I am a family history person in my ward (I think it has a new name, but ...). When I was first about to be called, the bishop gave me a heads up because it would include going to people's houses and helping them on the computer. No. Not gonna happen. I don't want to be travelling at night after work, I don't want to deal with people's pets, etc. No. 

I realize a lot of people here would never refuse a calling, but it was either be straight up about it or not do it and have the bishopric wonder why I'm not. 

We reached a compromise that I would go to the activities at church, help show the youth stuff, talk to people on the phone, etc., but not go to people's houses.  I do try to keep up with the messages from the Church re this calling and learn what I can, but we have sisters who apparently do this all day everyday. I'm just not as familiar with a lot of the tools and am not sure if I'm worth people's time, but I give it a shot. 

I don't think we're supposed to suffer or put ourselves in danger for a calling. I don't mind being stretched, learning something new, etc., but there's a difference, in my mind, between that and doing something that completely disrupts your life or that of your family.

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13 minutes ago, dahlia said:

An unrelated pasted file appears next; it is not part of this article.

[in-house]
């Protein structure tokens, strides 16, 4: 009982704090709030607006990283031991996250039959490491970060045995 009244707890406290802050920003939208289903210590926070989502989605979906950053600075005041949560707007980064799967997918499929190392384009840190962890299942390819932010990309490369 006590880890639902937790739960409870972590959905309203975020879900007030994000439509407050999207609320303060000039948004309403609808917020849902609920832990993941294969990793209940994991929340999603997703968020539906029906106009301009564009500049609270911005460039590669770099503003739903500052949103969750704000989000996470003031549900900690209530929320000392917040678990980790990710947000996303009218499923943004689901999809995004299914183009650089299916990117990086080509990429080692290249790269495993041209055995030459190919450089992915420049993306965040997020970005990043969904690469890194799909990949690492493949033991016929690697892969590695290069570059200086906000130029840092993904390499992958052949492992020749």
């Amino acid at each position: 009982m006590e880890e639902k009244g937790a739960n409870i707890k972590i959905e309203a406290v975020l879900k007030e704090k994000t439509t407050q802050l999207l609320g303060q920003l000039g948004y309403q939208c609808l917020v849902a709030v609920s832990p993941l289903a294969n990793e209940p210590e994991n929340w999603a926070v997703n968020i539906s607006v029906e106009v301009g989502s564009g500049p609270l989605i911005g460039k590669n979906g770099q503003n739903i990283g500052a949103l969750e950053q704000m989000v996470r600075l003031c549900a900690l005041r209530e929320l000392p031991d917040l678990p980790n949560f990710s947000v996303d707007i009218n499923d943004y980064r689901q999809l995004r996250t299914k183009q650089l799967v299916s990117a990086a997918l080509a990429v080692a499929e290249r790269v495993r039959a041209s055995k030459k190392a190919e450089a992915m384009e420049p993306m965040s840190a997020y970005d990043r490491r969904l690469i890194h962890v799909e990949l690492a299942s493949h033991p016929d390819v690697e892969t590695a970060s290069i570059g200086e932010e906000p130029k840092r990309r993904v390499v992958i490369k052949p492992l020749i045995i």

I realize a lot of people here would never refuse a calling, but it was either be straight up about it or not do it and have the bishopric wonder why I'm not. 

 

This is a great point. Sometimes it's best to refuse the calling rather than do a terrible job at one. 

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Quote

The notion that it is acceptable to reject callings is purely one that comes from the membership.

I have been told by at least some of Church leadership that I should turn down some callings, at least when calling you to a position is a violation (even if unintentional) of official Church policy.   It does happen on occasion.  It has happened to me twice.  Sometimes we can be called to certain callings by mistake on account that those in Church leadership positions are still human.  

Edited by Scott

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I feel very strongly about this so I apologize for the lengthy reply.

YES it is ok to say no to a calling.